I wish I had asked myself this question when I was a teenager, hungry for transformation and grabbing any and every book off the shelf. The short answer is to learn only what you absolutely need to birth something completely new in Life, as aligned to your Life’s expression. But maybe we need to unpack that….
Much of what I learned at the beginning, I had to unlearn. And, over time, I became more selective to attract the knowledge and skills I needed for my next shift. Learning to unlearn is worth learning, without any self-deprecation.
There is something to the idea of attracting the knowledge you need when you set your intention to fully Live You, and in due time. Maybe it sounds too simple, but most simple things are usually true.
Eventually, I learned that we do not all have the same prescribed curriculum – either academically or in the school of Life. We are unique beings with a unique venture to bring about something new to Life by Being, and not spin endlessly on a common wheel of rehashed and even distorted perspectives.
The idea that we, at our peak, create new connections as the web of Life, is likely very old – although I don’t know its source. However, too few souls accomplish this and fall into repetition. For example, one cannot become a Master unless one has done something new. This may sound like a Master is a graduate student, working on a Ph.D. thesis and presenting that thesis to a committee of established Masters. The main difference is that academic theses are highly focused, but the Master-to-be aims to shift Life energies at global scales and with great sensitivity and discernment to true outcomes. There are many actions that cannot be taken on behalf of the human race because they take away from others’ Life learning. And yet, many actions can be taken to help uplift the human race – these cannot be ignored.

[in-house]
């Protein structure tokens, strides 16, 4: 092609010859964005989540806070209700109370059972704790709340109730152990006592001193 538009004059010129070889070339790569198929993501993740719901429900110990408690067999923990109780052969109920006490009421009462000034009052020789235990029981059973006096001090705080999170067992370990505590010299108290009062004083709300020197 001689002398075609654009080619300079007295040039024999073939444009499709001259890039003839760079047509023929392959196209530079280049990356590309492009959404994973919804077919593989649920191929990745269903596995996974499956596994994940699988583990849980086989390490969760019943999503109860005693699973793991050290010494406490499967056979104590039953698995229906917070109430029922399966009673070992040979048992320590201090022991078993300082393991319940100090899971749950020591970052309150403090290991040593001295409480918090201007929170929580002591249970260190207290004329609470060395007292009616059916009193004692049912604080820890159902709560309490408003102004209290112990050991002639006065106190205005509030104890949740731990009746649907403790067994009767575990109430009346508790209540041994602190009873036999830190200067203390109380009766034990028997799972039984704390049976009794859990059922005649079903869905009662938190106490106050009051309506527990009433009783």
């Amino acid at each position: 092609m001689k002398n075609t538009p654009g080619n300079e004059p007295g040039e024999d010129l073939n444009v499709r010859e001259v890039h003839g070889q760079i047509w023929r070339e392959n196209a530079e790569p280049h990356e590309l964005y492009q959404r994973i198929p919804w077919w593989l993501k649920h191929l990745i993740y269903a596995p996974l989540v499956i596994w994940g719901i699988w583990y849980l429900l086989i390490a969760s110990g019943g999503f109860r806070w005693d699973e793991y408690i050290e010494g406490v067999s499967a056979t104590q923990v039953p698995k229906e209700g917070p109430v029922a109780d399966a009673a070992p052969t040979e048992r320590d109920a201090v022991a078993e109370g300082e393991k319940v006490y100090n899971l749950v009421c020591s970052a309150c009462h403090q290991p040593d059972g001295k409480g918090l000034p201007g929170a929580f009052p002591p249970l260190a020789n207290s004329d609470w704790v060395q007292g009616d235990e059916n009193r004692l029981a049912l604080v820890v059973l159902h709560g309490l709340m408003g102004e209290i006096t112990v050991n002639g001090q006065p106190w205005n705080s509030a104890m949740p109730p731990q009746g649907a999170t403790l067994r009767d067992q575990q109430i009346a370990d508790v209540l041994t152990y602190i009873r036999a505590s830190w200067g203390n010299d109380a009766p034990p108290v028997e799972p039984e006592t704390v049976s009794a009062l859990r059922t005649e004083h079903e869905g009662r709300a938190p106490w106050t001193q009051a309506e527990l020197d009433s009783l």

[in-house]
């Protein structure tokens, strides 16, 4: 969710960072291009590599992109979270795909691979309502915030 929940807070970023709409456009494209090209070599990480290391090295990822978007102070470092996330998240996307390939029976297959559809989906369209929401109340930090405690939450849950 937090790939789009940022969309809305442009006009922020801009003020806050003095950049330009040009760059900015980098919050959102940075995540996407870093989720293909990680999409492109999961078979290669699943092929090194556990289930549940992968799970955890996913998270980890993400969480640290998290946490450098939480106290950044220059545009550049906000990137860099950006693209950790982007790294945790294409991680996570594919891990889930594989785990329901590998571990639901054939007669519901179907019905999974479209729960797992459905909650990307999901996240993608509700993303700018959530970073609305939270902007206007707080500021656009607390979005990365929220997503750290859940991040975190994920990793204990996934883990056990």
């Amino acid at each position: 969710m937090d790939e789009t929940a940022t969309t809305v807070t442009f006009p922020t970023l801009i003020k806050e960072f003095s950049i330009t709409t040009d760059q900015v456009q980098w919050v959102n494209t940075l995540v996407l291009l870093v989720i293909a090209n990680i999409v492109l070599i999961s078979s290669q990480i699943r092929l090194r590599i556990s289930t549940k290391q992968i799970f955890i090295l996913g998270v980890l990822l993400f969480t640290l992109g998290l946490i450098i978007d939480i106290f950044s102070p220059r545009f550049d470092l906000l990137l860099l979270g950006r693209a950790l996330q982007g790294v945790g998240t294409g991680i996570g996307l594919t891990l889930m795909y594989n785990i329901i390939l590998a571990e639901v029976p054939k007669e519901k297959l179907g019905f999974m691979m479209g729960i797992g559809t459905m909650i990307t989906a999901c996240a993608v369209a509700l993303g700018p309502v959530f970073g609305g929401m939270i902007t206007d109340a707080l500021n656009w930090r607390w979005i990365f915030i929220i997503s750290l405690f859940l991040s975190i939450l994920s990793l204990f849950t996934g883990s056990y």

Presumably, high school is about absorbing human knowledge and applying basic thought processes in broad brush strokes. Surely, this is a noble enough goal – to get kids on the same page about what is known by the human race, which questions are still unanswered, and the strategies we can use to critically think about the world. If the students are lucky, they will also learn about human interaction and empathy, and walk forward with a greater appreciation for the human race and its rich diversity on a rather small Earth. If students are fortunate, they will be inspired to further cultivate their true expression.